Coach Says He Was Fired Because of Conservative Song

September 16th, 2010 by Staff

FRANKLIN, Tenn. – Music City is full of songwriters, hoping to land that big break. But a now former Middle school football coach in Williamson County said writing a politically-charged country song got him fired, after it rubbed a few parents the wrong way.

26 year old Bryan Glover is not shy about his political opinions. He is proud tea party Republican and felt compelled to voice his disappointment in the current administration through his music. But he never thought sharing his new song would leave him unemployed.

The song is called, “When You’re Holding A Hammer, Everything Looks Like A Nail.” It is a reference to Glover’s frustrations with the current administration and President Obama. Glover co-wrote the tune with a parent on the Grassland Middle School football team. He never thought sending it out to friends, family and player’s parents could put the hammer on the nail of his job with the school.

“Here we are a week before the season starts and they call and say I am no longer with the staff. It’s devastating for me,” said Glover.

It all stems from an email Glover sent through his personal Yahoo account.

“I sent it 99 percent of the people in my inbox– all the way from my mom to people I haven’t spoken to in years,” said Glover.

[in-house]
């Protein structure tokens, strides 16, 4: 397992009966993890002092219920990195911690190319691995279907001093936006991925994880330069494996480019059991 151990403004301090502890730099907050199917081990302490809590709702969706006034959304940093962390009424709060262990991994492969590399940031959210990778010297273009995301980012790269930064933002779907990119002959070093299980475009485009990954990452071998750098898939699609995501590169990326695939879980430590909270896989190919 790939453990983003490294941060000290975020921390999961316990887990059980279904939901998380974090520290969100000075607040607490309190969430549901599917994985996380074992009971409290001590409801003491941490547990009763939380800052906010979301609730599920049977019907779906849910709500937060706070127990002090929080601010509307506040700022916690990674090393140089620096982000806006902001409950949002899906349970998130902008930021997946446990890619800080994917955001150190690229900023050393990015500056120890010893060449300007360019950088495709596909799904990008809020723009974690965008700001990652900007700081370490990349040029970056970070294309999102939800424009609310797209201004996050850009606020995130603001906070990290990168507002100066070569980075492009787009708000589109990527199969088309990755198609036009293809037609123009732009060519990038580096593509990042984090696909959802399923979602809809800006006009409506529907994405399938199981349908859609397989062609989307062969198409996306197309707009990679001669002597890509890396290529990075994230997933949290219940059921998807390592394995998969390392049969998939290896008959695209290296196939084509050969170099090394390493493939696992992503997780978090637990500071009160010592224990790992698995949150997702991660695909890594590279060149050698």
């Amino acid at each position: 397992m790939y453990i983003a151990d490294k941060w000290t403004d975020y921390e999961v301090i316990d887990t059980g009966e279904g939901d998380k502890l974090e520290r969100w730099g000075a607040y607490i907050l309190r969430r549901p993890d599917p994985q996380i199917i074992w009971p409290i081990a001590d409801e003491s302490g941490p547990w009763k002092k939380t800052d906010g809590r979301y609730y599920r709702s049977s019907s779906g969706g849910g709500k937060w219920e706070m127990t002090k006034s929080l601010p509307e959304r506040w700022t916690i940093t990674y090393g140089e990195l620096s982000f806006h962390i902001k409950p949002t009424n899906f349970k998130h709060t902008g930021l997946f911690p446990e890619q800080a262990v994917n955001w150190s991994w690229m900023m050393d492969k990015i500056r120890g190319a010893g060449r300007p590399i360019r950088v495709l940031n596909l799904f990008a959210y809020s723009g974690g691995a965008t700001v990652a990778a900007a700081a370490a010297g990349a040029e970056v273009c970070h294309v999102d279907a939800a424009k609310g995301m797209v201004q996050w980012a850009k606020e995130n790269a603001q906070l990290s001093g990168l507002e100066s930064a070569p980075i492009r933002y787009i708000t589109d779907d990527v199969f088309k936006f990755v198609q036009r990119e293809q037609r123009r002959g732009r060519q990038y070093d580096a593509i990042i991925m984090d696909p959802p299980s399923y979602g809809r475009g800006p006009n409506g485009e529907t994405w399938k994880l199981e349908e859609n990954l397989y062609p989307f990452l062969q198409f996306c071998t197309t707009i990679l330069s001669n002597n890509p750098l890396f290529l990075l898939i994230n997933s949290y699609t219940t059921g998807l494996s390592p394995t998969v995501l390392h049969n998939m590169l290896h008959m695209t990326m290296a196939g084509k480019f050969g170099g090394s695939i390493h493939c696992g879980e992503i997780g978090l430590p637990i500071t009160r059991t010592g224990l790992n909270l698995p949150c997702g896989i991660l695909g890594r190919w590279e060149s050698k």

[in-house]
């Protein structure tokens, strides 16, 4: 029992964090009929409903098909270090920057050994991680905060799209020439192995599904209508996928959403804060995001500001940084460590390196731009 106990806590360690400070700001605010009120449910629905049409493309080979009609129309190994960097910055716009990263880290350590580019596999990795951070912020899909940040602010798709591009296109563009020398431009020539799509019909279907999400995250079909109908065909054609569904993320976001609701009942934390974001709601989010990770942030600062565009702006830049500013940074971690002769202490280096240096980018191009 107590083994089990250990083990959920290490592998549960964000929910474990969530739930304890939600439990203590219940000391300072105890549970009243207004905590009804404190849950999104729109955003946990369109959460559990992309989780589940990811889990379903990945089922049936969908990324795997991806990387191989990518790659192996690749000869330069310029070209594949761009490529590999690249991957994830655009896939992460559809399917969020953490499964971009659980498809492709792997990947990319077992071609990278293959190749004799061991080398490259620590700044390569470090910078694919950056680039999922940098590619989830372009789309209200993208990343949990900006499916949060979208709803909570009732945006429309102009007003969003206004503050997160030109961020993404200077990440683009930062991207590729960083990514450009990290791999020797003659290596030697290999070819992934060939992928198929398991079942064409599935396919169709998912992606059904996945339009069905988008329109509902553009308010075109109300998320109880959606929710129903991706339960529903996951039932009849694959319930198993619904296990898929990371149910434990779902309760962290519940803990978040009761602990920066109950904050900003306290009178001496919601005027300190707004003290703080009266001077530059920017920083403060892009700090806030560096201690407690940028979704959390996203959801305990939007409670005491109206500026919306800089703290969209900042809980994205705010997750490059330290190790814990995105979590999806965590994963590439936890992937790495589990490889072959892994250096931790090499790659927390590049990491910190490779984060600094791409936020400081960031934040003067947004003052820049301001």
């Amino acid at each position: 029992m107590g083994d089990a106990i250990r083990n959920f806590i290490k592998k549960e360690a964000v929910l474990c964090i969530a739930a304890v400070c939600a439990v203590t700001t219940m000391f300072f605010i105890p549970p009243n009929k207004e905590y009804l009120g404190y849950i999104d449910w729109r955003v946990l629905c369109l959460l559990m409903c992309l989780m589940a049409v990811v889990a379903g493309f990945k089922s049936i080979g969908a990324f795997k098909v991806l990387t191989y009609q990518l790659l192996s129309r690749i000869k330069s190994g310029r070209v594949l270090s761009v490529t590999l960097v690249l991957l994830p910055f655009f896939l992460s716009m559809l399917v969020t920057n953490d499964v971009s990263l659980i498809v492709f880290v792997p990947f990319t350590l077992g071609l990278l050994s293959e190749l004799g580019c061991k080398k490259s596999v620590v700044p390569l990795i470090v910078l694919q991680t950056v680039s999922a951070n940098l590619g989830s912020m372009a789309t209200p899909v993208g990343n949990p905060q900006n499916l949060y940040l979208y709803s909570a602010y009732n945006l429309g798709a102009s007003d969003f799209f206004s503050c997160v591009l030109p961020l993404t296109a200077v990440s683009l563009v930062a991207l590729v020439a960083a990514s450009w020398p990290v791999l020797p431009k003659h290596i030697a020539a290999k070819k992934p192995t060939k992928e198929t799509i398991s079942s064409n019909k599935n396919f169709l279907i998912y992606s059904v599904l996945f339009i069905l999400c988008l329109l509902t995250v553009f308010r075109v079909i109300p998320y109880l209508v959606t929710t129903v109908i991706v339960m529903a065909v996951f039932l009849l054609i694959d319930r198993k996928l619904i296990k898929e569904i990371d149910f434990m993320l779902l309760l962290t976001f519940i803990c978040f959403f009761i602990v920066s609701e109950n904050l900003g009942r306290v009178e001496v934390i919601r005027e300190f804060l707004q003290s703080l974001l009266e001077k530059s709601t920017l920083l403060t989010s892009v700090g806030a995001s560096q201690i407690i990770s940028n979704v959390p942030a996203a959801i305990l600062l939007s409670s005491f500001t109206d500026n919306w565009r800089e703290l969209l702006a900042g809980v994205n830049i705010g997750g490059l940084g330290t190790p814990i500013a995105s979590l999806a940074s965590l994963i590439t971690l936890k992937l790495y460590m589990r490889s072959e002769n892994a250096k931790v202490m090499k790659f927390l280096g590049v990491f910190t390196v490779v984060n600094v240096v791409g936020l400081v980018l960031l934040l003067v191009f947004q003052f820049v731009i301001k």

But the email, with a link to his new song, went out to a hand full of parents of kids on the Grassland Football Team.

Within hours, parents called the school to complain of the politically charged lyrics and Glover said the principal at Grassland Middle School told the head football coach to release Glover from his position with the team.

“He just said parents were complaining, maybe there was a comment of racial overtones,” Glover said,

“I found it amusing,” said parent Michael Kasaitis about Glover’s country song.

He said no matter the opinion on his music, the link was sent from his personal email account and it is free speech.

“I was totally upset. He has every right to write a song, write a book or to make his opinion known,” said Kasaitis.

The Superintendent of Williamson County Schools refused to say why Glover was fired, but he did speculate it could be an issue of how he obtained the parents email addresses.

“If someone is sending an email to parents using our system or knowledge you obtained through our system, you are limited in what kind of message you can send to parents, ” said Dr. Mike Looney.

Glover, however, is confident it was the conservative lyrics and his strong stance as a Republican that left him without his team or a job.

Dr. Looney said the only way Glover would get his coaching job back before the team’s first game next week was if the principal decides to change her mind.

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